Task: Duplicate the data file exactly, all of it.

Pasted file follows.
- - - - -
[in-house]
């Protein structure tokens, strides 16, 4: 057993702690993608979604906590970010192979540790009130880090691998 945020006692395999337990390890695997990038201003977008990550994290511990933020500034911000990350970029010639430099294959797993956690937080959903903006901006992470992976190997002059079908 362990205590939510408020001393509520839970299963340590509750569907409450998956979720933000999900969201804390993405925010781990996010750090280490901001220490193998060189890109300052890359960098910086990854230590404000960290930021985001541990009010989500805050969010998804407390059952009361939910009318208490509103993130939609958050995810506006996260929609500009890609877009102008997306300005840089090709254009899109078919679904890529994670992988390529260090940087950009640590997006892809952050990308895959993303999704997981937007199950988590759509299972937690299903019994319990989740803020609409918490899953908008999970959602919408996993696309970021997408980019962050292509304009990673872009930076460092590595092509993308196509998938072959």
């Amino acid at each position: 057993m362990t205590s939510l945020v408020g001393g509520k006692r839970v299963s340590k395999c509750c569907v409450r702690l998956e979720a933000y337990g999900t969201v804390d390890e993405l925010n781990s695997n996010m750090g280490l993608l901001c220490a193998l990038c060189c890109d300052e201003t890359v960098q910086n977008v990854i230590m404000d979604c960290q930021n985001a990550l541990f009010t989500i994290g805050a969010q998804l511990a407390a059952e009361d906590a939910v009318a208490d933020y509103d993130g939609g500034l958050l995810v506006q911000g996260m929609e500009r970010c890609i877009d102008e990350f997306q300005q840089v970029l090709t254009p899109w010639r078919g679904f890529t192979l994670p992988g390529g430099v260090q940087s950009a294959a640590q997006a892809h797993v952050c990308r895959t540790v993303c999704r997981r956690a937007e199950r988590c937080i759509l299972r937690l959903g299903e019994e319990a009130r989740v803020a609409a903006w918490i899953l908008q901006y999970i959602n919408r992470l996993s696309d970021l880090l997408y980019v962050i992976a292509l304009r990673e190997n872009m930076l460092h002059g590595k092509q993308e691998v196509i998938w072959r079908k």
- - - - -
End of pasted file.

[in-house]
């Protein structure tokens, strides 16, 4: 057993702690993608979604906590970010192979540790009130880090691998 945020006692395999337990390890695997990038201003977008990550994290511990933020500034911000990350970029010639430099294959797993956690937080959903903006901006992470992976190997002059079908 362990205590939510408020001393509520839970299963340590509750569907409450998956979720933000999900969201804390993405925010781990996010750090280490901001220490193998060189890109300052890359960098910086990854230590404000960290930021985001541990009010989500805050969010998804407390059952009361939910009318208490509103993130939609958050995810506006996260929609500009890609877009102008997306300005840089090709254009899109078919679904890529994670992988390529260090940087950009640590997006892809952050990308895959993303999704997981937007199950988590759509299972937690299903019994319990989740803020609409918490899953908008999970959602919408996993696309970021997408980019962050292509304009990673872009930076460092590595092509993308196509998938072959």
């Amino acid at each position: 057993m362990t205590s939510l945020v408020g001393g509520k006692r839970v299963s340590k395999c509750c569907v409450r702690l998956e979720a933000y337990g999900t969201v804390d390890e993405l925010n781990s695997n996010m750090g280490l993608l901001c220490a193998l990038c060189c890109d300052e201003t890359v960098q910086n977008v990854i230590m404000d979604c960290q930021n985001a990550l541990f009010t989500i994290g805050a969010q998804l511990a407390a059952e009361d906590a939910v009318a208490d933020y509103d993130g939609g500034l958050l995810v506006q911000g996260m929609e500009r970010c890609i877009d102008e990350f997306q300005q840089v970029l090709t254009p899109w010639r078919g679904f890529t192979l994670p992988g390529g430099v260090q940087s950009a294959a640590q997006a892809h797993v952050c990308r895959t540790v993303c999704r997981r956690a937007e199950r988590c937080i759509l299972r937690l959903g299903e019994e319990a009130r989740v803020a609409a903006w918490i899953l908008q901006y999970i959602n919408r992470l996993s696309d970021l880090l997408y980019v962050i992976a292509l304009r990673e190997n872009m930076l460092h002059g590595k092509q993308e691998v196509i998938w072959r079908k």